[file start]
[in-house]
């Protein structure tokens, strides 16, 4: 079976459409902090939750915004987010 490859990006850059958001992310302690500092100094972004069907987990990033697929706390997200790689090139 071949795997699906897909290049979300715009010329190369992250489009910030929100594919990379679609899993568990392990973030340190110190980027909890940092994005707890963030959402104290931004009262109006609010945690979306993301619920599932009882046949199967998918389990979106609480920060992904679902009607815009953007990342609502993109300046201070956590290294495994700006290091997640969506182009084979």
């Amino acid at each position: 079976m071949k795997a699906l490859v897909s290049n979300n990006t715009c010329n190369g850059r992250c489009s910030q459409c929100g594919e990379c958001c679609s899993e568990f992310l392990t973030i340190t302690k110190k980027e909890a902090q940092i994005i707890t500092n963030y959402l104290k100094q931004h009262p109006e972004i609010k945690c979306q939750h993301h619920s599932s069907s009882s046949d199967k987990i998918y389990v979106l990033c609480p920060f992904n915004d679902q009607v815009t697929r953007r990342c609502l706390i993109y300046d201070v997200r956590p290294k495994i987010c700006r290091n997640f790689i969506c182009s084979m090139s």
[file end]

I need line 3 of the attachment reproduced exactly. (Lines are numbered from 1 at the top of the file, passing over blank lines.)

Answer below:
């Amino acid at each position: 079976m071949k795997a699906l490859v897909s290049n979300n990006t715009c010329n190369g850059r992250c489009s910030q459409c929100g594919e990379c958001c679609s899993e568990f992310l392990t973030i340190t302690k110190k980027e909890a902090q940092i994005i707890t500092n963030y959402l104290k100094q931004h009262p109006e972004i609010k945690c979306q939750h993301h619920s599932s069907s009882s046949d199967k987990i998918y389990v979106l990033c609480p920060f992904n915004d679902q009607v815009t697929r953007r990342c609502l706390i993109y300046d201070v997200r956590p290294k495994i987010c700006r290091n997640f790689i969506c182009s084979m090139s």